SOUTH Australia’s Commissioner For Victims Rights has appealed to Federal MPs to pass legislation that will allow the suspect in the murder of Adelaide woman Anthea Bradshaw-Hall in Brunei to go to trial in Adelaide.
In his heartfelt appeal, Michael O’Connell urges the MPs, including Prime Minister Tony Abbott, to favourably consider an amendment to the Criminal Code Act introduced by Independent Senator Nick Xenophon.
The amendment, to make the legislation retrospective, is expected to be voted on next month after Federal Cabinet considers a new submission.
The submission includes a legal opinion by respected human rights lawyer Claire O’Connor, supporting the move subject to several minor provisions.
In his letter, Mr O’Connell states the amendment will “ensure fundamental fairness’’ for any Australian citizen murdered while overseas.
“Access to justice for victims of crime is an essential element of a fair, humane and equitable criminal justice system based on the rule of law — yet Anthea and her family, as victims of crime, have been denied such in Brunei and in Australia,’’ he states.
“As a member of the Parliament of Australia, you are able to remedy this by voting in favour of the Criminal Code Amendment (Harming Australians) Bill 2013.
“It seems to me that the proposed amendment will ensure fundamental fairness for Australian citizens killed in foreign places when such places are unwilling to investigate and prosecute those suspected of such heinous crime, and to enhance public trust in Australia’s criminal justice process.’’
Anthea Bradshaw-Hall, 26, was murdered while visiting Brunei on July 21, 1994.
The former Fraser Park Primary School teacher in Murray Bridge, was about to move to the sovereign state, on the island of Borneo with her husband, Jeff Hall, who had secured a job there.
Mr Hall has told police he found his wife dead on the floor of their apartment. She had been strangled and then stabbed four times.
Brunei police will not prosecute the only suspect in the case because they do not believe they have enough evidence.
In an unusual move, SA Police’s Major Crime Investigation Section launched an inquiry into Ms Bradshaw-Hall’s death after being approached by her family.
Former Director of Public Prosecutions Stephen Pallaras, QC, revealed to the Sunday Mail in 2013 he believed there was enough evidence to prosecute the suspect in Australia, but this could only be done if the Criminal Code Act was amended to make it retrospective.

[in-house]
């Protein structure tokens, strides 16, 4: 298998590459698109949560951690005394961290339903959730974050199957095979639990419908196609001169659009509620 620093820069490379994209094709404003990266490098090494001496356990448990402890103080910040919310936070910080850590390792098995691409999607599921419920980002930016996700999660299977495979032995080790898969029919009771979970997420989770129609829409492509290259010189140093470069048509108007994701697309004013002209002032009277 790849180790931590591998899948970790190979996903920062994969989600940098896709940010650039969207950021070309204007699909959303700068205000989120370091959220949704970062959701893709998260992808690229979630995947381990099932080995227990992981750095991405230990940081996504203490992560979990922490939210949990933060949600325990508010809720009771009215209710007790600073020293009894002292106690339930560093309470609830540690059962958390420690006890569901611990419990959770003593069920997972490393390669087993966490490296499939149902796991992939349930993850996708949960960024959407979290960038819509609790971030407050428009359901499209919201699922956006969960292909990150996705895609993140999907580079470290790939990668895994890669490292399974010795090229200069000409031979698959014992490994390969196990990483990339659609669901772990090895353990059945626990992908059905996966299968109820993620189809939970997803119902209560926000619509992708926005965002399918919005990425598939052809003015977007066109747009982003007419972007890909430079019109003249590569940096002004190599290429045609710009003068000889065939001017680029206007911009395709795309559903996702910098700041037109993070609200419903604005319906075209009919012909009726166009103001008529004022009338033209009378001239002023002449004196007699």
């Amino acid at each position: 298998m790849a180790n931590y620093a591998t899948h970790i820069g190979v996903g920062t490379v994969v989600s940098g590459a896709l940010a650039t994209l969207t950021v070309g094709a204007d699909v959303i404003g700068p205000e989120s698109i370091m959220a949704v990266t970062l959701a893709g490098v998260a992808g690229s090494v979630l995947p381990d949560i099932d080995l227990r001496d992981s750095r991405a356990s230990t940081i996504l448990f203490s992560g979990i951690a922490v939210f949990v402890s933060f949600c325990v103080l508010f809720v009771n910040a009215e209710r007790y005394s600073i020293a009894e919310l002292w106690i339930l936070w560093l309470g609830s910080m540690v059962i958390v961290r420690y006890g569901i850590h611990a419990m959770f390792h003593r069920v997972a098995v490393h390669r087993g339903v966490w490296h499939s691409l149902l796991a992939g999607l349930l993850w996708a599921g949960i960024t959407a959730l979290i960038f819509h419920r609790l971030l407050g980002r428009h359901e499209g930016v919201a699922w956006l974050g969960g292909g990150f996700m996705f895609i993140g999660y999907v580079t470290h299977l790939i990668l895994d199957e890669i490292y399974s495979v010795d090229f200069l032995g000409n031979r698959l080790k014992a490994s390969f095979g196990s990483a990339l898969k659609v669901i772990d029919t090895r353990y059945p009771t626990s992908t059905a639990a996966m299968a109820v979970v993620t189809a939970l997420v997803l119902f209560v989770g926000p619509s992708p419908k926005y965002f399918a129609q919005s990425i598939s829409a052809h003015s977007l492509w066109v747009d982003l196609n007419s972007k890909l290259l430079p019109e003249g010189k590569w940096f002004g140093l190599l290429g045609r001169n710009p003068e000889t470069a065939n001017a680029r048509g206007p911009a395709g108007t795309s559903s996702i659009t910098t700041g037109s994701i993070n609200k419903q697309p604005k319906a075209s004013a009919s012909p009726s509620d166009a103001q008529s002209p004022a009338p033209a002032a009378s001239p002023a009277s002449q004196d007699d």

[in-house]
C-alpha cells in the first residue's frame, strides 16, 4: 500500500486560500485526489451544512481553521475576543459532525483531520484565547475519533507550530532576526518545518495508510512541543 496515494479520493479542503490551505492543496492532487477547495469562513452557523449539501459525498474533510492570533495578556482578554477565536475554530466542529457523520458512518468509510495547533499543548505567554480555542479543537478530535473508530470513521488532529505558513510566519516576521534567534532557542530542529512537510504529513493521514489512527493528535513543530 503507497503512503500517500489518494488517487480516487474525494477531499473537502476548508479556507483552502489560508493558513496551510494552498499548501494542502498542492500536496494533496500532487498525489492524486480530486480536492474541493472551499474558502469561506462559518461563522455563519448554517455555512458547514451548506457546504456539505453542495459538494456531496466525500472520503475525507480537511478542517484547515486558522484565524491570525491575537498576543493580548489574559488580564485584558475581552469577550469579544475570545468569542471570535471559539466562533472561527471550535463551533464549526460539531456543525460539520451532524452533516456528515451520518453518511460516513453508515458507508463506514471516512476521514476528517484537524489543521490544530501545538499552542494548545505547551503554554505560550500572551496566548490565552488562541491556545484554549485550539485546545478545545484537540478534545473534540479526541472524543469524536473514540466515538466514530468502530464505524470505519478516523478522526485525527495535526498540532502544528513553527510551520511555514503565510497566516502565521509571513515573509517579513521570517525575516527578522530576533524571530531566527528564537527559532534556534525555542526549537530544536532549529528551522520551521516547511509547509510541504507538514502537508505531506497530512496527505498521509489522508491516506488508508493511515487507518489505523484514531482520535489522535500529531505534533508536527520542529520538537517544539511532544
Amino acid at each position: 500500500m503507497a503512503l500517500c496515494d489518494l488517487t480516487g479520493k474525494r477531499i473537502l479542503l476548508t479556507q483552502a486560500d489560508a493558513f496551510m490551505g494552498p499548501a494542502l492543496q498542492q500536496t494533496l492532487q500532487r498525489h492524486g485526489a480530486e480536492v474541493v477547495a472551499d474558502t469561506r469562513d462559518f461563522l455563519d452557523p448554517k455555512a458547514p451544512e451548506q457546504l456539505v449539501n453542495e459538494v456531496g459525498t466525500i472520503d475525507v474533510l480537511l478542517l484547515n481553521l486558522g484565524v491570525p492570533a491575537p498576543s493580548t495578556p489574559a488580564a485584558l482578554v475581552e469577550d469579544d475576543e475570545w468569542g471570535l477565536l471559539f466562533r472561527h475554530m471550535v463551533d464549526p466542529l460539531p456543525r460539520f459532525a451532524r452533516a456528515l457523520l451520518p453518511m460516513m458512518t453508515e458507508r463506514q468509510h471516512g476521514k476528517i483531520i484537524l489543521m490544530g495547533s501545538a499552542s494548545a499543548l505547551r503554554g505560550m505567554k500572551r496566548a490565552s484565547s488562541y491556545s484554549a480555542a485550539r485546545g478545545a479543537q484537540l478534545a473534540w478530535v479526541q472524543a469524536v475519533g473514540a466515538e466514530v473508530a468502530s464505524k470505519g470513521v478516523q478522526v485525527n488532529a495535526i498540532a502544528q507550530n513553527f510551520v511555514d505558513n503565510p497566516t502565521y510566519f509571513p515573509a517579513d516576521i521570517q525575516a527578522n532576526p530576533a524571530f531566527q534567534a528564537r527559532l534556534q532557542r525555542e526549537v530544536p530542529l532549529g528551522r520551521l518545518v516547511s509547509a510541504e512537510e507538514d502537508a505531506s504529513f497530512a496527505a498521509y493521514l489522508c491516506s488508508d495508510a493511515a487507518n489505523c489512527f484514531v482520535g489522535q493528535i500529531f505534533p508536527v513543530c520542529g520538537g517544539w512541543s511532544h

In his letter, Mr O’Connell states the proposed amendment to Australian law will validate a longstanding common law.
“Murder has been a crime for centuries and, despite variations in law, it is a crime of universal consensus,’’ he states.
“It will be an indictment of Australia’s Government and Parliament, and likely generate a strong public sense of injustice, if its members were to resist the amendment and sustain a barrier to the prosecution of homicide; a most serious (some would still say felonious) crime — the unlawful killing of a human being who also in this case is a citizen of Australia.
“Justice for victims in such cases should not be buried, and victims’ rights should not be given less priority in discussions on the formal technicalities of law.
“It will be a sad year for Anthea, for her surviving family and for all Australians who become victims of homicide overseas if in 2015 (the year that marks the 30th anniversary of the UN Declaration of Basic Principles of Justice for Victims of Crime and Abuse of Power) parliamentarians look on the proposed amendment with complacency about victims and disregard for their rights, particularly their right to access to justice.
“It is an amendment of great importance.’’
Originally published as Appeal to hold Brunei murder trial in Adelaide